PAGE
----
Anderson (1989) clearly linked the player role, as briefly described at the outset, to the conditions of inner city life, particularly for young African American males. This general notion thus fits well with the idea that the self is indeed “a social product” (see also Coates 1999; Majors and Billson 1992). Anderson argued that lack of access to meaningful employment paths and careers and a general lack of opportunities for success along traditional lines serve to heighten the emphasis on ‘scoring’ with women as a way of demonstrating competence with one’s peers:
To an inner-city black male youth, the most important people in his life are members of his peer group. They set the standards for his conduct, and it is important for him to live up to those standards, to look good in their eyes. The peer group places a high value on sex, especially what many middle-class people call casual sex…Thus a primary goal of the young man is to find as many willing females as possible… the young man must also prove he is getting it. Consequently, he usually talks about girls and sex with every other young man who will listen (Anderson 1989:61).
Anderson observed these attitudes among young males living in an economically disadvantaged neighborhood in Philadelphia. However, it has not been established whether such attitudes are found only within disadvantaged contexts and/or among young African American males. For example, some other ethnographic studies of predominantly white, middle class youth have suggested that the male peer group fosters attitudes that are strikingly similar to those Anderson described, and have also posited that the opinions of male friends matter more than relationships formed with young women (e.g., Eder, Evans, and Parker 1995; Kimmel 1994; Wight 1994). Further, Anderson himself did not argue that this pattern was ubiquitous in the area he studied, recognizing that some boys did have caring feelings for their girlfriends. Nevertheless, the argument as developed and popularized hints at the predominance of this player orientation in disadvantaged neighborhoods, as reflected in Anderson’s observation that boys who did express caring sentiments were often subject to teasing or ridicule from friends. This suggests the need to explore more systematically: a) the distribution of the player identity across a more diverse sample of adolescents, b) the attitude and behavior profiles of those who have been labeled as player types, and c) whether the player identity contributes to an understanding of variations in the nature of young men’s sexual experiences, beyond the impact of their earlier behavior and other traditional predictors. Below we describe in more detail the perspective that serves as a theoretical framework for the quantitative and qualitative analyses.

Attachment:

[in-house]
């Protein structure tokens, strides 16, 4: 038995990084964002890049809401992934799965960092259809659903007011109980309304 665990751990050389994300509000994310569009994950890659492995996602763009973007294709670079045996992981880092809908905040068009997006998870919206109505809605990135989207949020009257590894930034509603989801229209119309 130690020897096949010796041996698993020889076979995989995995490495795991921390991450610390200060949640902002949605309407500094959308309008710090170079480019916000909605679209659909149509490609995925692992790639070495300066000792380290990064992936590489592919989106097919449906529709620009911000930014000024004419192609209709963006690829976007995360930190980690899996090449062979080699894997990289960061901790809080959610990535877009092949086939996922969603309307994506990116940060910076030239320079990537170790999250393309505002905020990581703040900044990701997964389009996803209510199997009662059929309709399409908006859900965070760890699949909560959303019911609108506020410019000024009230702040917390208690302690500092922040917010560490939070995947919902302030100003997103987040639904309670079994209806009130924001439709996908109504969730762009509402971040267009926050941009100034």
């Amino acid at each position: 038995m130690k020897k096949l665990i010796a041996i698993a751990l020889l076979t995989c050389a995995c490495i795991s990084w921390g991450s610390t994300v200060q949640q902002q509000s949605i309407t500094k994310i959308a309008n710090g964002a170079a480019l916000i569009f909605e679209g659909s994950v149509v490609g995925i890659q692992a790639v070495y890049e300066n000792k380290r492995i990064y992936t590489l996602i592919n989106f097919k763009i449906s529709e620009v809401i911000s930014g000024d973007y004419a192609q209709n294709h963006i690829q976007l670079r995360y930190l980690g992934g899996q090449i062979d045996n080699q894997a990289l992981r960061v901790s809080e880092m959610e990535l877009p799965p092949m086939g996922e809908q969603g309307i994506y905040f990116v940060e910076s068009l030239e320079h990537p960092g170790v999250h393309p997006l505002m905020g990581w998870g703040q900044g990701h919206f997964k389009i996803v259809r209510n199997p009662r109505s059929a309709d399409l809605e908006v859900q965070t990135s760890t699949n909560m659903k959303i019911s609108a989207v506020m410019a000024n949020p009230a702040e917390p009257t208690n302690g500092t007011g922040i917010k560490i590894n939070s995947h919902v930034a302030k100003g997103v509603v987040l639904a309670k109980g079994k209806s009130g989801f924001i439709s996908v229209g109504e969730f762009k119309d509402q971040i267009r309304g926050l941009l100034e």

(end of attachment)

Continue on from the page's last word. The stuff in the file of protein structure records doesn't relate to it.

Adding to early symbolic interactionist emphases, researchers such as Stryker (1981) have highlighted that while the self is developed through interactions with others (Mead 1934), the actor’s structural locations: a) constrain/channel the individual’s network of affiliations and b) shape the messages these others impart about what is possible, desirable or to be avoided (see also Harris 1977). Thus, it is not only employment opportunities and health care that vary by socio-economic status, but the range of “possible selves” as well (Markus and Nurius 1986). This general notion accords with recent research on the self that has forged specific links between larger systems (the stratification order, gender schemas) and identity formation processes (Brown 1999; Callero 2003; Gecas and Burke 1995; Hunt 2003), and is consistent with Anderson’s claim that conditions within disadvantaged neighborhoods foster the player ethos/identity.